Marine spatial planning

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Marine spatial planning

Tuesday, 07 September 2021 | Vinayshil Gautam

Marine spatial planning

Insights into ocean management and the embedded resources a must

Not so long ago, talk of South China Sea dominated the focus of international relations. Landlocked countries were either relegated to columns of lesser attention or seen in stereo type phrases or expressions of traditional aberrations in statecraft. All the while, however, confidential negotiations were on somewhere in Doha between the US and Taliban. Nobody exactly knew what it was all about other than how serious the US was about withdrawing from Afghanistan.  There was verbal peace because the ‘conventionalmoney games’ were on. Millions of dollars of US aid, reportedly, to ‘secure democracy’ in Afghanistan, strengthen its defences and create a so-called ‘stable nation State’ were at stake. The truth was that the influential entrepreneurs of both US origin and central Asian origin were laughing all the way to the bank. Some are arguing that even the business of setting up a modernised Afghan army had been outsourced to the advantage of American business men. Illustratively, it appears, some of them were making battle fatigues for the soldiers of the Afghan army pointless for desert warfare. This is symbolic and important because similar processes were reportedly happening in the armament and arms industry. The left overs of the US arsenal, now being paraded by Taliban, tell a story which has yet to fully unfold. Afghanistan is a landlocked territory, always important for anyone interested in traversing from Euphrates to Indus. However, to get back to the concern in the opening sentence of this text: Oceans have not lost their importance. They are just temporarily out of media focus. Of the different oceans of the world, Indian Ocean is amongst the more strategic ones and has been the pathway of many empires which at one time originated from eastern peninsular India and on others Europe via Gibraltar, Suez, Aden, Mumbai, Colombo, Singapore. That story has many layers; much of it is still untold.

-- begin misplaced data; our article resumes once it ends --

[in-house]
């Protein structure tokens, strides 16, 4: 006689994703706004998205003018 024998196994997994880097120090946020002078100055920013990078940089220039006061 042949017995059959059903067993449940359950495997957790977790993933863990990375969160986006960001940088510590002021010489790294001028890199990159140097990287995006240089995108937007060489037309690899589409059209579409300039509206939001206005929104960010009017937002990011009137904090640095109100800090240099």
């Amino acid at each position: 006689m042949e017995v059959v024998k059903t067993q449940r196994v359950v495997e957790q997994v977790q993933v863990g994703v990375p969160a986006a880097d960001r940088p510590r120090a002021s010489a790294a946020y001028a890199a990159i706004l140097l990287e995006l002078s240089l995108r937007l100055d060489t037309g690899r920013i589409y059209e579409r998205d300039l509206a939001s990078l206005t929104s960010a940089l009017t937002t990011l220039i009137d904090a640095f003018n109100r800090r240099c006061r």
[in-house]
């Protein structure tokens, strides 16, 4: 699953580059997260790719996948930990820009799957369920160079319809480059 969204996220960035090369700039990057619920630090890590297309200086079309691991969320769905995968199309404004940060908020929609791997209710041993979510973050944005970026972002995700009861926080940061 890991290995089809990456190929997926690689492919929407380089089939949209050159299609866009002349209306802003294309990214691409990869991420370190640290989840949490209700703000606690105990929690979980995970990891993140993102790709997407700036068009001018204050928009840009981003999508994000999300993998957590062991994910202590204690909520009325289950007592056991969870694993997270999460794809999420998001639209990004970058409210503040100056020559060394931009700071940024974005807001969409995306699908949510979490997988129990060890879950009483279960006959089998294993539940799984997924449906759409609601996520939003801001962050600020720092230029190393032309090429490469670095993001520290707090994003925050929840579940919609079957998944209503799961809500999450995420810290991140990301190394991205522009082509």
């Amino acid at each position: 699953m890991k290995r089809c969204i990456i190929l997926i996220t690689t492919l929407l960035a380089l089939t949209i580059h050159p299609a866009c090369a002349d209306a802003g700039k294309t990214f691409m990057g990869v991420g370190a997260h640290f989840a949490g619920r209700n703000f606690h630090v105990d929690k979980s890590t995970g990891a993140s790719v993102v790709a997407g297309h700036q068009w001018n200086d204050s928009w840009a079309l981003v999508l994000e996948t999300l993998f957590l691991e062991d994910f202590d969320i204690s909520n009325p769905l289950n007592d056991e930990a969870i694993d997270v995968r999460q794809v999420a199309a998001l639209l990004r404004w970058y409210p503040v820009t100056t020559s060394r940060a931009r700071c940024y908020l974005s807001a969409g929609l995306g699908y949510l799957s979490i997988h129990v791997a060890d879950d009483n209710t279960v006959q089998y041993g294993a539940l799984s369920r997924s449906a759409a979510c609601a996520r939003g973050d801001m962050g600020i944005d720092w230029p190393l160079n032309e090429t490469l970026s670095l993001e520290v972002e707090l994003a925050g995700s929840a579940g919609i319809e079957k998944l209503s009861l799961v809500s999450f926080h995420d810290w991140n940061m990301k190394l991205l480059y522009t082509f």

Till some months ago, Quad was the flavour. Naval exercises were being held to demonstrate source of power. The news has it that the heads of Quad are supposed to meet againa few weeks from now. In the meanwhile, the purpose of the elaboration above is to underscore that whereas media attention can and does grab its story from political, armorial goings-on, it does not alter the basic significance of some processes and domains. Such domains determine many aspects of existence and quality of human life. Ocean is one of them. Marine spatial planning, though at a relatively early stage of its evolution, is one of the prime determinants of quality of human life. It has somehow got linked up with sustainable development goals dated lined 2030. There is nothing wrong with that but marine spatial planning while being a part of global sustainability has a unique character of its own. It determines and gets influenced by littoral and coastal economy. It is difficult to control and determine because territorial boundaries of nation States are not always helpful either in understanding or developing ocean or terrestrial environments. Putting it simply, marine spaces and resources cannot be effectively managed, with varying territorial jurisdictions which are essentially meant for land geopolitical situation, in the form of a ‘nation State’. Ocean resources have their own natural zones and boundaries. What is needed is an insightful understanding of the nature of ocean management and the resources embedded in it. For the future of Indian growth, the sooner this is recognised, operationally, lesser will be the

dangers of sinking into pit-falls of social anxieties embedded in a land oriented economic theory.

(The writer is a well-known management consultant. The views expressed are personal.)

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